The University of Wales is to investigate allegations that a PhD was granted at Lampeter University even though examiners viewed its thesis as "a shoddy piece of work" and suspected that sections of it had been copied.
Lampeter examiners began to scrutinise the work by Badr Al-Shaloub in 1996 after they discovered that a fellow student, a Saudi prince, had plagiarised large sections of his own thesis.
They alleged that the prince was given sections from a book to copy into his thesis by his dean, Mashuq Ally.
Dr Ally, who was also Dr Al-Shaloub's supervisor at the time, denied the claims. But he was later forced to resign over the incident, and the prince did not receive his PhD.
Lampeter and the UoW kept the events secret until this year, when documents detailing the plagiarism investigations were acquired by the Campaign for Academic Freedom and Academic Standards (Cafas), which called for an inquiry.
A key document to be considered by the inquiry panel when it begins work on September 30 is a letter written to Dr Al-Shaloub's internal examiner, Dawoud El-Alami, from Paul Badham, professor of theology and religious studies at Lampeter, who was chair of the examining board for the PhD.
In the letter, Professor Badham tells Dr El-Alami that he has discussed Dr Al-Shaloub's thesis with Lampeter vice-chancellor Keith Robbins, who has agreed they should "go ahead" with it.
He asks Dr El-Alami to give the thesis his signature of approval and advises: "I don't think it's worth bothering" to write a different internal examiner report about it.
He suggests that "where easily possible we make such changes as can eliminate the worst errors" in the thesis. Enclosing three pages of the thesis, he adds that he will "ask Marlene to do this tidily in the text with such other changes as you wish to make".
Professor Badham concludes: "This is a shoddy piece of work and I think what we can do for the future is to ensure that no work like it is passed in the future. But it isn't worth the hassle of trying to take back a degree already awarded."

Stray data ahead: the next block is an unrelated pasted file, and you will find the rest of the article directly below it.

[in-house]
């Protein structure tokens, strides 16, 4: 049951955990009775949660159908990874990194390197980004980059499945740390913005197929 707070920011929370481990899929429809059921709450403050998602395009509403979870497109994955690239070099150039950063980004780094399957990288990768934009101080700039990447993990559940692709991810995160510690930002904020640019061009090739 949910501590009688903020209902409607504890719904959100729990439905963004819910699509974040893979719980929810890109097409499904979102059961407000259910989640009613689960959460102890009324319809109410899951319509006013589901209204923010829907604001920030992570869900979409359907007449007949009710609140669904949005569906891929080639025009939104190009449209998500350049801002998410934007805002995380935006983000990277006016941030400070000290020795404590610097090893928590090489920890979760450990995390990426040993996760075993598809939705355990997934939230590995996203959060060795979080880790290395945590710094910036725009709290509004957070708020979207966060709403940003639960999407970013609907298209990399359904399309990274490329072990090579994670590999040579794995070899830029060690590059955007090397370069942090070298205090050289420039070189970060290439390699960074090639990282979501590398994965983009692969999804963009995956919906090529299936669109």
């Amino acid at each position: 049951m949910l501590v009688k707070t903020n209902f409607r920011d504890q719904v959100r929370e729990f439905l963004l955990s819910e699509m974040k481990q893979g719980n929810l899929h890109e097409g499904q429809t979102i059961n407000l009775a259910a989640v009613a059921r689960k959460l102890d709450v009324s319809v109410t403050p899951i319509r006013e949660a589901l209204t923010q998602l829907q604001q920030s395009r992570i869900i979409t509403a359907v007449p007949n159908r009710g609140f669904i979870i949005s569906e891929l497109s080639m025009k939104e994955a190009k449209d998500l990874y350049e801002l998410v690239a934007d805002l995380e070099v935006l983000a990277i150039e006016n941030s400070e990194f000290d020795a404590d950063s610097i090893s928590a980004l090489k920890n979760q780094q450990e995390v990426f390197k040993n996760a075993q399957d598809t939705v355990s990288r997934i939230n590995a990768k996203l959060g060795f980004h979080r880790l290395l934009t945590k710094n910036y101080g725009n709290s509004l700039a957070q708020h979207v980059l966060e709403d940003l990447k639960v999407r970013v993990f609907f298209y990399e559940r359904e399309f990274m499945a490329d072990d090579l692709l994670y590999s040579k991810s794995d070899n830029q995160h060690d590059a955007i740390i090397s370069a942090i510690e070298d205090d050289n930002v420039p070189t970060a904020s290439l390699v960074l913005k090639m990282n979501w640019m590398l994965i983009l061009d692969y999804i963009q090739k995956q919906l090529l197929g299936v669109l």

Professor Badham has confirmed that he penned the hand-written letter. He told The THES that since he was not the examiner for the thesis, he did not see it until the PhD had been awarded.
The letter was written after weeks of detective work at Lampeter, searching for the source of the alleged plagiarism. Professor Badham said he thought the thesis was suspect, but it could not be proved. In the end, no changes were made to the text.
"It did seem to me that there were features of the thesis that led to some suspicion. But since we could not prove it, we could not take away the degree," he said.
The inquiry, which will begin next month, will take evidence from Professor Badham, Dr El-Alami, Dr Al-Shaloub, Dr Ally, Professor Robbins, the external examiner Zahid Parvez and Cafas.
It will be asked to consider whether there is a case for investigating plagiarism or "procedural irregularities", whether Dr Al-Shaloub completed the requirements for his PhD, what steps should be taken and what lessons have been learnt from the case.
Cafas case coordinator Colwyn Williamson has complained that the UoW, which awards degrees at Lampeter, has ignored calls for a member of the Welsh Assembly's education committee to be included on the inquiry panel. The panel is to be made up of two UoW academic board members and a theology tutor from Oxford University.
He said: "The university has a poor record when it comes to dealing with matters such as this. We have drawn their attention to three previous examples of theses that we believe to have contained copied material, and on each occasion their response has been inadequate."
A UoW spokeswoman said: "The university is conducting the investigation because we like to get to the bottom of anything like this. We are keen to ensure that everything is done by the book and there are no grubby corners."
Professor Robbins said that with an inquiry pending, he could not comment.
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